A little bit of broccoli can provide your animal with a good dose of Vitamin C.
There are many vitamins and minerals
Broccoli is high in Vitamin A, Vitamin K and Vitamin B. These nutrients are essential for healthy bones, a strong immune system and normal metabolic functions.
Broccoli is a great source of potassium, calcium, zinc and phosphorous. This is great for your horse’s overall health.
Tips for Preparing Broccoli For Horses
It is easy to prepare broccoli for horses. These are some tips to help you get started:
- Wash the broccoli well to remove any traces of chemicals/pesticides.
- Cut the broccoli into bite-sized pieces.
- To avoid choking, feed it slowly to your horse.
- Limit the amount of broccoli you give at once to four ounces.
Use a blender to blend broccoli with water or juice, and give it as an occasional treat to animals that have dental problems.
Mixing a little bit of broccoli with other fruits and vegetables, like turnips, carrots and apples, can be a great way to get your daily dose of healthy vegetables.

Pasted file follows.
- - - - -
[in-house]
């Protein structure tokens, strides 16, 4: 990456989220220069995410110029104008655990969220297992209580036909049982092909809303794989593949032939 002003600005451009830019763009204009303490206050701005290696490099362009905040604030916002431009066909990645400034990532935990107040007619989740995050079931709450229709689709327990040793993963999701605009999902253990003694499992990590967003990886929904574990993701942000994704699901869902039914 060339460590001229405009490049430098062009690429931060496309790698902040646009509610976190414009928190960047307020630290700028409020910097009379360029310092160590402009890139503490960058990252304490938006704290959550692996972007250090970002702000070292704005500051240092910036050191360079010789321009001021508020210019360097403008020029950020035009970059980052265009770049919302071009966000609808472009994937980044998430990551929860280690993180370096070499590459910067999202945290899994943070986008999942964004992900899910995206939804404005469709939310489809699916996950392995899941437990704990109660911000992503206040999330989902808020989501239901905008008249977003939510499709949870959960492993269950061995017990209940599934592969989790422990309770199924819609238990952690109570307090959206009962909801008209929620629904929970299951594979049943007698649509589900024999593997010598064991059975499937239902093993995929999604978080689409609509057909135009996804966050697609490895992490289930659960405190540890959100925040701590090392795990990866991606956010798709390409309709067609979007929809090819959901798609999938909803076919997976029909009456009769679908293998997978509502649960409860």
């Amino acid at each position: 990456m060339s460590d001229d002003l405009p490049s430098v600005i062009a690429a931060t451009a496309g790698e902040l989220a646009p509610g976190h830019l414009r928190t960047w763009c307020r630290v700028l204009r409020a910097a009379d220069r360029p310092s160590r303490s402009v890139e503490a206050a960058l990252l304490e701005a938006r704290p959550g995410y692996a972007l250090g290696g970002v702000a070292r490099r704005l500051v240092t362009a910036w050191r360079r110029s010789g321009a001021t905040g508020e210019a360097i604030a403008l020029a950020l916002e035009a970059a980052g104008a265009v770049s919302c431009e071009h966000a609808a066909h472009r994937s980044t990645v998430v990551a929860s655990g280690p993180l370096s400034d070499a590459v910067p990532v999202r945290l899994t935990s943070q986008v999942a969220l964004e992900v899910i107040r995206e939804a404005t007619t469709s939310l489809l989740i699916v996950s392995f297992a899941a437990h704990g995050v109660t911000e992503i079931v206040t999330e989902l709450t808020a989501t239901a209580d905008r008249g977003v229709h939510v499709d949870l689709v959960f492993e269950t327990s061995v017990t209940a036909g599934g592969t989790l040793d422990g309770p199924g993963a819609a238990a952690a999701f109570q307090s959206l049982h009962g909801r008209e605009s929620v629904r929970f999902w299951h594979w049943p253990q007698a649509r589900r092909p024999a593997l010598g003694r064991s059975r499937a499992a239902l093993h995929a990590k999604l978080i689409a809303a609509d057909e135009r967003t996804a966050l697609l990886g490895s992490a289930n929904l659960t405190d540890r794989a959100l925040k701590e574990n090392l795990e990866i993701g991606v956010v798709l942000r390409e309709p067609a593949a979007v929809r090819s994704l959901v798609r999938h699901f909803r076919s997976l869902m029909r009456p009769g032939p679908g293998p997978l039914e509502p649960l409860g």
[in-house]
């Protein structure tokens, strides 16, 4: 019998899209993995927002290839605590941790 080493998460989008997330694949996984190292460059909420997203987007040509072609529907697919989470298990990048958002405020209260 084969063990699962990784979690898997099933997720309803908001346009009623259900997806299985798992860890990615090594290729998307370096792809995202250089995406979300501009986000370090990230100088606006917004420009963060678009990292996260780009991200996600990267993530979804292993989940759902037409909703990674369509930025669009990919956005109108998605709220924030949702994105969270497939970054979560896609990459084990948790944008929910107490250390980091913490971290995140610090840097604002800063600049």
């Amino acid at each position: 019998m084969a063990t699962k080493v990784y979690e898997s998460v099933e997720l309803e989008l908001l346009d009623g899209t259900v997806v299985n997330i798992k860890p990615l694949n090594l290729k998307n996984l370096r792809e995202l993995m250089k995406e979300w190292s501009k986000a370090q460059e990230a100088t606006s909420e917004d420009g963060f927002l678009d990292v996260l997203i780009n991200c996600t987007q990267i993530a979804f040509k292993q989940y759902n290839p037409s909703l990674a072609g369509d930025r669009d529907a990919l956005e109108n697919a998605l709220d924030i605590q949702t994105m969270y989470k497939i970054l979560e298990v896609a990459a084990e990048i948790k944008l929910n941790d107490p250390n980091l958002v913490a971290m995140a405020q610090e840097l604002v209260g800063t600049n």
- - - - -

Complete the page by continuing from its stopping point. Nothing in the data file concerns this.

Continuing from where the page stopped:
Broccoli for Horses FAQs
What foods are poisonous for horses?
The most toxic human foods to animals are chocolate, caffeine, garlic, onion, and ginger.
Horses should not eat vegetables of the nightshade family, such as tomatoes and potatoes. Because seeds and pits are a natural source for cyanide, they can be very dangerous.
Although vegetables from the cruciferous plant family (like cabbage and broccoli) are not toxic, they can cause colic.
Can Horses Eat Cucumbers
How about cucumbers? Horses can eat cucumbers Cucumbers are a nutritious treat due to their high water content and rich in vitamins and minerals.
This video will show you how to add safe fruits and vegetables to your horse’s diet.
Can Horses Eat Broccoli Cooked?
Yes, cooked broccoli can be as safe as raw broccoli. It is less nutritious than raw broccoli and can cause problems for horses if you add any ingredients to it.
Broccoli is good for horses and has many health benefits, but it can also cause intestinal gas.
It is best to feed your horse in small quantities and slowly to get used to it. If you have concerns about the horse’s diet, talk to your veterinarian.